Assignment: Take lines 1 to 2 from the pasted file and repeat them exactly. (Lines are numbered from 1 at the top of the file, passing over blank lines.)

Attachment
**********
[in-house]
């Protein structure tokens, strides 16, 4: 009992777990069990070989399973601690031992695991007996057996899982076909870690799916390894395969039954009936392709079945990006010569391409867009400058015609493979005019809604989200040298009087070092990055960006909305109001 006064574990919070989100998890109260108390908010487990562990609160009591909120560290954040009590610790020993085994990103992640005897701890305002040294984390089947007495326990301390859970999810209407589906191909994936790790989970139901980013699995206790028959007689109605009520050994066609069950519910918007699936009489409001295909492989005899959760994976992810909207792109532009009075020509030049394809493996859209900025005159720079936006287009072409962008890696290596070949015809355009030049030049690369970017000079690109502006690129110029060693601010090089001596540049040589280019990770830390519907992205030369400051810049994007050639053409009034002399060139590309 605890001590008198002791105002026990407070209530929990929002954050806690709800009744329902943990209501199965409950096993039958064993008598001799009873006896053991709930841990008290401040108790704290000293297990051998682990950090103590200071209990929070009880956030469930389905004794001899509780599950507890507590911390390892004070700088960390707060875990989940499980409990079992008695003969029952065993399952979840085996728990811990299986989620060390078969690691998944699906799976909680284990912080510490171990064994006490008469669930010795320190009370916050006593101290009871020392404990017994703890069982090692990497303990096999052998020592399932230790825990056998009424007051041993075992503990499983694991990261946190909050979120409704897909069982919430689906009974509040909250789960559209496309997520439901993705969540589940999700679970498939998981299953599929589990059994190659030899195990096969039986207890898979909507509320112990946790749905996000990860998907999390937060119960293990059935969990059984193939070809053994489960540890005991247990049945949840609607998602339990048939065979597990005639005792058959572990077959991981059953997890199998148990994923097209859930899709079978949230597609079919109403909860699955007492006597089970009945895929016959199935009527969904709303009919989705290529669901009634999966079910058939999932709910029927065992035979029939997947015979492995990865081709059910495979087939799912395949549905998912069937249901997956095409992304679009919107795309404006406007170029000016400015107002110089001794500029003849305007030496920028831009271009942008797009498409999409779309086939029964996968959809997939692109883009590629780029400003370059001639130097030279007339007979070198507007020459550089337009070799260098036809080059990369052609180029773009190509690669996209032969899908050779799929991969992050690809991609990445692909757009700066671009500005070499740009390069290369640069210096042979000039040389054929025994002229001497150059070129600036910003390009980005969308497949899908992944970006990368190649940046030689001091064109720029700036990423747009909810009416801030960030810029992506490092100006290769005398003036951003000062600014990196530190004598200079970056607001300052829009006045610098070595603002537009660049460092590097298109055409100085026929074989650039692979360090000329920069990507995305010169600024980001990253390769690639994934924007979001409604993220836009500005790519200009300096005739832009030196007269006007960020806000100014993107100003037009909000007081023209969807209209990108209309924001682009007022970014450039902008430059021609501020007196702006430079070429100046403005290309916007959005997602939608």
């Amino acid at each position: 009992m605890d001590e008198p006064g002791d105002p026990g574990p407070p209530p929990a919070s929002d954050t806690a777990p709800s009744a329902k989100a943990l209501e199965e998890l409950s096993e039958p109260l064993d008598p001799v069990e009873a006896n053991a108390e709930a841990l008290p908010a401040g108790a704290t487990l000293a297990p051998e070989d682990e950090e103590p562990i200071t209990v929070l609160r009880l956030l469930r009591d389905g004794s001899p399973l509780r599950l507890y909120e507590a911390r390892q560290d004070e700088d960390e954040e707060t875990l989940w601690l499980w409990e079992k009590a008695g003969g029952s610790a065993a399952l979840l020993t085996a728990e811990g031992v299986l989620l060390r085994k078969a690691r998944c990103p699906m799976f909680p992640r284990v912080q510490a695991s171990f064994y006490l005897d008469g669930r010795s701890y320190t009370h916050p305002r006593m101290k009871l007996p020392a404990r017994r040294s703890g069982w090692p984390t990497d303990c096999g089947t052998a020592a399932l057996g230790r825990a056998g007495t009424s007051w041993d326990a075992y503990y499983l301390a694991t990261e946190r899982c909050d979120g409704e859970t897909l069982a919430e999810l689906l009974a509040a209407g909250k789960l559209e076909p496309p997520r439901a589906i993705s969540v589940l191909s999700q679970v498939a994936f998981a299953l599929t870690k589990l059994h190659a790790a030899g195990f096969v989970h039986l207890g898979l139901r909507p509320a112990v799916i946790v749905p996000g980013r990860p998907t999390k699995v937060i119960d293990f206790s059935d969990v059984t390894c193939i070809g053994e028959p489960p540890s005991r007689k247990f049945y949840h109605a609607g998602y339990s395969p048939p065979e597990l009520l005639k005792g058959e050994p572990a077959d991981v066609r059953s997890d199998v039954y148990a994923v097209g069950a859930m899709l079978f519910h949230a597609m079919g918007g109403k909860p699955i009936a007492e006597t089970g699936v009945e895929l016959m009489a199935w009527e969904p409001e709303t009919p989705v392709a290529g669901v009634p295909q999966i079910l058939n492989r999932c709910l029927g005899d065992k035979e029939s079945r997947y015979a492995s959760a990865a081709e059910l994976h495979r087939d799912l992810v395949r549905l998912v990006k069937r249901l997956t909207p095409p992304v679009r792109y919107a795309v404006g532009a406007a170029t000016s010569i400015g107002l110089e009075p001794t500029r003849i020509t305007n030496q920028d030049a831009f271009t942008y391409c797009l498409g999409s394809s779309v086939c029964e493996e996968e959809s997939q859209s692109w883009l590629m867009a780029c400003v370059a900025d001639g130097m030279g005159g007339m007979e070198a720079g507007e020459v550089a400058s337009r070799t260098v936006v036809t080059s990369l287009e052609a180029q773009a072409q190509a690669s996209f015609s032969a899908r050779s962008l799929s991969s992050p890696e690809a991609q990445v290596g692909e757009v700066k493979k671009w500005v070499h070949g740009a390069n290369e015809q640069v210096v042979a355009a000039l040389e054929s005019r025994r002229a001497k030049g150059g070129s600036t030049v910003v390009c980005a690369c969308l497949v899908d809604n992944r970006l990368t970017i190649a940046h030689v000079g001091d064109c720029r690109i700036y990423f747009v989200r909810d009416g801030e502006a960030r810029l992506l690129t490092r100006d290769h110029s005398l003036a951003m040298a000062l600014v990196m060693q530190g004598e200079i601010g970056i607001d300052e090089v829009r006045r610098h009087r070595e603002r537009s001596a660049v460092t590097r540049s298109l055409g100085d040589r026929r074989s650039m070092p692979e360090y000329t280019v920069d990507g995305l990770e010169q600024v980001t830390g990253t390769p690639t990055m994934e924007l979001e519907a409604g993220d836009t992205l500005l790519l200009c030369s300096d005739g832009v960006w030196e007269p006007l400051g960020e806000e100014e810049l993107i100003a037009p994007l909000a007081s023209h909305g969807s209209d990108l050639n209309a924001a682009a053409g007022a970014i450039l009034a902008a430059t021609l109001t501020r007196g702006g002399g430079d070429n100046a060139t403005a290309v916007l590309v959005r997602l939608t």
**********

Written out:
[in-house]
């Protein structure tokens, strides 16, 4: 009992777990069990070989399973601690031992695991007996057996899982076909870690799916390894395969039954009936392709079945990006010569391409867009400058015609493979005019809604989200040298009087070092990055960006909305109001 006064574990919070989100998890109260108390908010487990562990609160009591909120560290954040009590610790020993085994990103992640005897701890305002040294984390089947007495326990301390859970999810209407589906191909994936790790989970139901980013699995206790028959007689109605009520050994066609069950519910918007699936009489409001295909492989005899959760994976992810909207792109532009009075020509030049394809493996859209900025005159720079936006287009072409962008890696290596070949015809355009030049030049690369970017000079690109502006690129110029060693601010090089001596540049040589280019990770830390519907992205030369400051810049994007050639053409009034002399060139590309 605890001590008198002791105002026990407070209530929990929002954050806690709800009744329902943990209501199965409950096993039958064993008598001799009873006896053991709930841990008290401040108790704290000293297990051998682990950090103590200071209990929070009880956030469930389905004794001899509780599950507890507590911390390892004070700088960390707060875990989940499980409990079992008695003969029952065993399952979840085996728990811990299986989620060390078969690691998944699906799976909680284990912080510490171990064994006490008469669930010795320190009370916050006593101290009871020392404990017994703890069982090692990497303990096999052998020592399932230790825990056998009424007051041993075992503990499983694991990261946190909050979120409704897909069982919430689906009974509040909250789960559209496309997520439901993705969540589940999700679970498939998981299953599929589990059994190659030899195990096969039986207890898979909507509320112990946790749905996000990860998907999390937060119960293990059935969990059984193939070809053994489960540890005991247990049945949840609607998602339990048939065979597990005639005792058959572990077959991981059953997890199998148990994923097209859930899709079978949230597609079919109403909860699955007492006597089970009945895929016959199935009527969904709303009919989705290529669901009634999966079910058939999932709910029927065992035979029939997947015979492995990865081709059910495979087939799912395949549905998912069937249901997956095409992304679009919107795309404006406007170029000016400015107002110089001794500029003849305007030496920028831009271009942008797009498409999409779309086939029964996968959809997939692109883009590629780029400003370059001639130097030279007339007979070198507007020459550089337009070799260098036809080059990369052609180029773009190509690669996209032969899908050779799929991969992050690809991609990445692909757009700066671009500005070499740009390069290369640069210096042979000039040389054929025994002229001497150059070129600036910003390009980005969308497949899908992944970006990368190649940046030689001091064109720029700036990423747009909810009416801030960030810029992506490092100006290769005398003036951003000062600014990196530190004598200079970056607001300052829009006045610098070595603002537009660049460092590097298109055409100085026929074989650039692979360090000329920069990507995305010169600024980001990253390769690639994934924007979001409604993220836009500005790519200009300096005739832009030196007269006007960020806000100014993107100003037009909000007081023209969807209209990108209309924001682009007022970014450039902008430059021609501020007196702006430079070429100046403005290309916007959005997602939608």